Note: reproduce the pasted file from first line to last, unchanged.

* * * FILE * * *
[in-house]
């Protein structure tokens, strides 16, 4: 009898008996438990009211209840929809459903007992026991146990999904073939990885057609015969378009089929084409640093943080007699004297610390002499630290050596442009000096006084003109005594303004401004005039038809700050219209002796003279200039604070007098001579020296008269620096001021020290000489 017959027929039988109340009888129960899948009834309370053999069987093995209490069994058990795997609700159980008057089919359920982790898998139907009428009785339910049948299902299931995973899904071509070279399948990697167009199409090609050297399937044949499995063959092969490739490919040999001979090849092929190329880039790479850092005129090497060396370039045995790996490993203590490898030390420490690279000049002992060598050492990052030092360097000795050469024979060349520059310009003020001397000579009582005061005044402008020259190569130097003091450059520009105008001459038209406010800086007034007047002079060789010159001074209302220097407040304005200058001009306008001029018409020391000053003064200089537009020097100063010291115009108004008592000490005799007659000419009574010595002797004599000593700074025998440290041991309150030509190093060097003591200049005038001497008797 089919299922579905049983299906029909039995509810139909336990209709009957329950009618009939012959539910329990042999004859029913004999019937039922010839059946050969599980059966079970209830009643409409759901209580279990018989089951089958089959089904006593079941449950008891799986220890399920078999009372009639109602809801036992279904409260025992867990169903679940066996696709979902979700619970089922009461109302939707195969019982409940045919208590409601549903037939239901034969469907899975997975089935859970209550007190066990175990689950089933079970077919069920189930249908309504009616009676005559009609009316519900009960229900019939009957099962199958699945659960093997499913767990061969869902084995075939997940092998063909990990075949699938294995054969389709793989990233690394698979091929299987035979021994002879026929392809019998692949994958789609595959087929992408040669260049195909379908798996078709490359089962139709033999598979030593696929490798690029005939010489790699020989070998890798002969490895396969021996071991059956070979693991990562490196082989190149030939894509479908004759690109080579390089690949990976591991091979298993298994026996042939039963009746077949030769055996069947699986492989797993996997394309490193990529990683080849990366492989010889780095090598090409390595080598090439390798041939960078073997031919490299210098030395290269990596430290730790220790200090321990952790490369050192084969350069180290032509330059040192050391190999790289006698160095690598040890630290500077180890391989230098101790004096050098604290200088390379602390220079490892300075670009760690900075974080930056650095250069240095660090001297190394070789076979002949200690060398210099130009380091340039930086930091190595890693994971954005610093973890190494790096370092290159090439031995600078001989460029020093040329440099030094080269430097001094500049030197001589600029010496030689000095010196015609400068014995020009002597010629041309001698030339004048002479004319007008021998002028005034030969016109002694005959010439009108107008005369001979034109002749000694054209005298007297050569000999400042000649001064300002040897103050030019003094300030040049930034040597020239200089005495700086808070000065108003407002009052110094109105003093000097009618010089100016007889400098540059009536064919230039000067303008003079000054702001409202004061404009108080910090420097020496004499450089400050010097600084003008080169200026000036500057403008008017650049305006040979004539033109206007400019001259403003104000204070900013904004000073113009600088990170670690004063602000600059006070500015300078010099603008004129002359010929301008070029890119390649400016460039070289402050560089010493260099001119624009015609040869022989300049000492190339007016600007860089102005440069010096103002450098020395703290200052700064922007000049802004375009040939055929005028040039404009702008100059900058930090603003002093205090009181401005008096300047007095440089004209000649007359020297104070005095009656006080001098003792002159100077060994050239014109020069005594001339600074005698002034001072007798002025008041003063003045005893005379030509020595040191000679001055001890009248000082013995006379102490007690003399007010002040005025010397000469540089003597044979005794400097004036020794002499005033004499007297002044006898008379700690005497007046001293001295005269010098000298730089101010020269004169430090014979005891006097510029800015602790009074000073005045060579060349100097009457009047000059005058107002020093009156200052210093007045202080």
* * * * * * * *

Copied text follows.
[in-house]
């Protein structure tokens, strides 16, 4: 009898008996438990009211209840929809459903007992026991146990999904073939990885057609015969378009089929084409640093943080007699004297610390002499630290050596442009000096006084003109005594303004401004005039038809700050219209002796003279200039604070007098001579020296008269620096001021020290000489 017959027929039988109340009888129960899948009834309370053999069987093995209490069994058990795997609700159980008057089919359920982790898998139907009428009785339910049948299902299931995973899904071509070279399948990697167009199409090609050297399937044949499995063959092969490739490919040999001979090849092929190329880039790479850092005129090497060396370039045995790996490993203590490898030390420490690279000049002992060598050492990052030092360097000795050469024979060349520059310009003020001397000579009582005061005044402008020259190569130097003091450059520009105008001459038209406010800086007034007047002079060789010159001074209302220097407040304005200058001009306008001029018409020391000053003064200089537009020097100063010291115009108004008592000490005799007659000419009574010595002797004599000593700074025998440290041991309150030509190093060097003591200049005038001497008797 089919299922579905049983299906029909039995509810139909336990209709009957329950009618009939012959539910329990042999004859029913004999019937039922010839059946050969599980059966079970209830009643409409759901209580279990018989089951089958089959089904006593079941449950008891799986220890399920078999009372009639109602809801036992279904409260025992867990169903679940066996696709979902979700619970089922009461109302939707195969019982409940045919208590409601549903037939239901034969469907899975997975089935859970209550007190066990175990689950089933079970077919069920189930249908309504009616009676005559009609009316519900009960229900019939009957099962199958699945659960093997499913767990061969869902084995075939997940092998063909990990075949699938294995054969389709793989990233690394698979091929299987035979021994002879026929392809019998692949994958789609595959087929992408040669260049195909379908798996078709490359089962139709033999598979030593696929490798690029005939010489790699020989070998890798002969490895396969021996071991059956070979693991990562490196082989190149030939894509479908004759690109080579390089690949990976591991091979298993298994026996042939039963009746077949030769055996069947699986492989797993996997394309490193990529990683080849990366492989010889780095090598090409390595080598090439390798041939960078073997031919490299210098030395290269990596430290730790220790200090321990952790490369050192084969350069180290032509330059040192050391190999790289006698160095690598040890630290500077180890391989230098101790004096050098604290200088390379602390220079490892300075670009760690900075974080930056650095250069240095660090001297190394070789076979002949200690060398210099130009380091340039930086930091190595890693994971954005610093973890190494790096370092290159090439031995600078001989460029020093040329440099030094080269430097001094500049030197001589600029010496030689000095010196015609400068014995020009002597010629041309001698030339004048002479004319007008021998002028005034030969016109002694005959010439009108107008005369001979034109002749000694054209005298007297050569000999400042000649001064300002040897103050030019003094300030040049930034040597020239200089005495700086808070000065108003407002009052110094109105003093000097009618010089100016007889400098540059009536064919230039000067303008003079000054702001409202004061404009108080910090420097020496004499450089400050010097600084003008080169200026000036500057403008008017650049305006040979004539033109206007400019001259403003104000204070900013904004000073113009600088990170670690004063602000600059006070500015300078010099603008004129002359010929301008070029890119390649400016460039070289402050560089010493260099001119624009015609040869022989300049000492190339007016600007860089102005440069010096103002450098020395703290200052700064922007000049802004375009040939055929005028040039404009702008100059900058930090603003002093205090009181401005008096300047007095440089004209000649007359020297104070005095009656006080001098003792002159100077060994050239014109020069005594001339600074005698002034001072007798002025008041003063003045005893005379030509020595040191000679001055001890009248000082013995006379102490007690003399007010002040005025010397000469540089003597044979005794400097004036020794002499005033004499007297002044006898008379700690005497007046001293001295005269010098000298730089101010020269004169430090014979005891006097510029800015602790009074000073005045060579060349100097009457009047000059005058107002020093009156200052210093007045202080």